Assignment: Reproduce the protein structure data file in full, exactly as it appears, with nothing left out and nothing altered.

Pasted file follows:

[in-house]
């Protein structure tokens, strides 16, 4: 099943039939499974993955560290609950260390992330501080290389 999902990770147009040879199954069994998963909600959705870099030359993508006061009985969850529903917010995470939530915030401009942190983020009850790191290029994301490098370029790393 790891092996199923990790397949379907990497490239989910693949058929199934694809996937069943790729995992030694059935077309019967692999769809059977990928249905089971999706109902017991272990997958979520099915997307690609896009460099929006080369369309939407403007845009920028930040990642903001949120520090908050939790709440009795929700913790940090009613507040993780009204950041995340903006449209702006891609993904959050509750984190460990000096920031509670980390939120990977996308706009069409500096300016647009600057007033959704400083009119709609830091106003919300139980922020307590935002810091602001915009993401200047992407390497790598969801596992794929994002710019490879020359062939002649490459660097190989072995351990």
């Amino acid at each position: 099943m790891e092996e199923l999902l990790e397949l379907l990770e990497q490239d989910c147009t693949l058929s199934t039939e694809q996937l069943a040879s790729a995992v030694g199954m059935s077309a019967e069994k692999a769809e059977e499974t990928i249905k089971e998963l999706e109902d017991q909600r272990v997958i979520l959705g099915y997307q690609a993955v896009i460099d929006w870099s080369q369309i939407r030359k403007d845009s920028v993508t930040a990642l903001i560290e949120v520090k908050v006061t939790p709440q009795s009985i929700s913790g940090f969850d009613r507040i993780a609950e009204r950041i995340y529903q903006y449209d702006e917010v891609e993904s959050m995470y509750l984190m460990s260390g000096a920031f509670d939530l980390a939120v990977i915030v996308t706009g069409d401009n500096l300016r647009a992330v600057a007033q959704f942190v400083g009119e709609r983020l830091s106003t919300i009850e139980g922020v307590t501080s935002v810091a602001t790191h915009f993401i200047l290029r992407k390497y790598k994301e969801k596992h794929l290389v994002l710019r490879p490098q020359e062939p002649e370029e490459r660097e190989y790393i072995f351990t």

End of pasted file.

[in-house]
């Protein structure tokens, strides 16, 4: 099943039939499974993955560290609950260390992330501080290389 999902990770147009040879199954069994998963909600959705870099030359993508006061009985969850529903917010995470939530915030401009942190983020009850790191290029994301490098370029790393 790891092996199923990790397949379907990497490239989910693949058929199934694809996937069943790729995992030694059935077309019967692999769809059977990928249905089971999706109902017991272990997958979520099915997307690609896009460099929006080369369309939407403007845009920028930040990642903001949120520090908050939790709440009795929700913790940090009613507040993780009204950041995340903006449209702006891609993904959050509750984190460990000096920031509670980390939120990977996308706009069409500096300016647009600057007033959704400083009119709609830091106003919300139980922020307590935002810091602001915009993401200047992407390497790598969801596992794929994002710019490879020359062939002649490459660097190989072995351990």
């Amino acid at each position: 099943m790891e092996e199923l999902l990790e397949l379907l990770e990497q490239d989910c147009t693949l058929s199934t039939e694809q996937l069943a040879s790729a995992v030694g199954m059935s077309a019967e069994k692999a769809e059977e499974t990928i249905k089971e998963l999706e109902d017991q909600r272990v997958i979520l959705g099915y997307q690609a993955v896009i460099d929006w870099s080369q369309i939407r030359k403007d845009s920028v993508t930040a990642l903001i560290e949120v520090k908050v006061t939790p709440q009795s009985i929700s913790g940090f969850d009613r507040i993780a609950e009204r950041i995340y529903q903006y449209d702006e917010v891609e993904s959050m995470y509750l984190m460990s260390g000096a920031f509670d939530l980390a939120v990977i915030v996308t706009g069409d401009n500096l300016r647009a992330v600057a007033q959704f942190v400083g009119e709609r983020l830091s106003t919300i009850e139980g922020v307590t501080s935002v810091a602001t790191h915009f993401i200047l290029r992407k390497y790598k994301e969801k596992h794929l290389v994002l710019r490879p490098q020359e062939p002649e370029e490459r660097e190989y790393i072995f351990t």